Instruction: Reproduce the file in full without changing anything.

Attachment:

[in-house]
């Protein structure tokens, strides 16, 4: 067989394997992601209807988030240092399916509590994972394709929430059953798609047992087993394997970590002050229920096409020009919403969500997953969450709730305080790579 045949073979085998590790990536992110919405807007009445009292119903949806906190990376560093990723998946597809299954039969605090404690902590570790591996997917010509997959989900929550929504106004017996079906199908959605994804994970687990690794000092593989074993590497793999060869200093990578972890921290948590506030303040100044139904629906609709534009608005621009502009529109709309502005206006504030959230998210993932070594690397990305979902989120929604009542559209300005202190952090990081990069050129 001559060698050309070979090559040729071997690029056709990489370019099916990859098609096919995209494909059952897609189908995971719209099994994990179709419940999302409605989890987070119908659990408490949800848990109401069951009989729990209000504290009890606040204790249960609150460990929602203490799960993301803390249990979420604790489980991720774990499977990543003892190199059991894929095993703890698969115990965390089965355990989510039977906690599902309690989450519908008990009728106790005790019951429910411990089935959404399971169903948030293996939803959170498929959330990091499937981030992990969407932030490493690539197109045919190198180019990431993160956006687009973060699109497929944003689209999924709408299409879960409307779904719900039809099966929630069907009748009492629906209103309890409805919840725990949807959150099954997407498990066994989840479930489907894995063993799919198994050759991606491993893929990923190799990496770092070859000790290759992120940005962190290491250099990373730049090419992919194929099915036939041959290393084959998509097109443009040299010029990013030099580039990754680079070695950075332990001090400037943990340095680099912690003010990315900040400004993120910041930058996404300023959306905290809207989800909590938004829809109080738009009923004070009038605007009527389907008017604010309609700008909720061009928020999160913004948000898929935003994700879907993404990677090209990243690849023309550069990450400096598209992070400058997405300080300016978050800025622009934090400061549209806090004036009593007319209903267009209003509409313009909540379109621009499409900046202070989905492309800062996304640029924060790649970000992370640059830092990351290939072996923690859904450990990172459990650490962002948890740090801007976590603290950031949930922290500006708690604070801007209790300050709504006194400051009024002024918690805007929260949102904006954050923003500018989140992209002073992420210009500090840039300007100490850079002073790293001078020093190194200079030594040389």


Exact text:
[in-house]
């Protein structure tokens, strides 16, 4: 067989394997992601209807988030240092399916509590994972394709929430059953798609047992087993394997970590002050229920096409020009919403969500997953969450709730305080790579 045949073979085998590790990536992110919405807007009445009292119903949806906190990376560093990723998946597809299954039969605090404690902590570790591996997917010509997959989900929550929504106004017996079906199908959605994804994970687990690794000092593989074993590497793999060869200093990578972890921290948590506030303040100044139904629906609709534009608005621009502009529109709309502005206006504030959230998210993932070594690397990305979902989120929604009542559209300005202190952090990081990069050129 001559060698050309070979090559040729071997690029056709990489370019099916990859098609096919995209494909059952897609189908995971719209099994994990179709419940999302409605989890987070119908659990408490949800848990109401069951009989729990209000504290009890606040204790249960609150460990929602203490799960993301803390249990979420604790489980991720774990499977990543003892190199059991894929095993703890698969115990965390089965355990989510039977906690599902309690989450519908008990009728106790005790019951429910411990089935959404399971169903948030293996939803959170498929959330990091499937981030992990969407932030490493690539197109045919190198180019990431993160956006687009973060699109497929944003689209999924709408299409879960409307779904719900039809099966929630069907009748009492629906209103309890409805919840725990949807959150099954997407498990066994989840479930489907894995063993799919198994050759991606491993893929990923190799990496770092070859000790290759992120940005962190290491250099990373730049090419992919194929099915036939041959290393084959998509097109443009040299010029990013030099580039990754680079070695950075332990001090400037943990340095680099912690003010990315900040400004993120910041930058996404300023959306905290809207989800909590938004829809109080738009009923004070009038605007009527389907008017604010309609700008909720061009928020999160913004948000898929935003994700879907993404990677090209990243690849023309550069990450400096598209992070400058997405300080300016978050800025622009934090400061549209806090004036009593007319209903267009209003509409313009909540379109621009499409900046202070989905492309800062996304640029924060790649970000992370640059830092990351290939072996923690859904450990990172459990650490962002948890740090801007976590603290950031949930922290500006708690604070801007209790300050709504006194400051009024002024918690805007929260949102904006954050923003500018989140992209002073992420210009500090840039300007100490850079002073790293001078020093190194200079030594040389």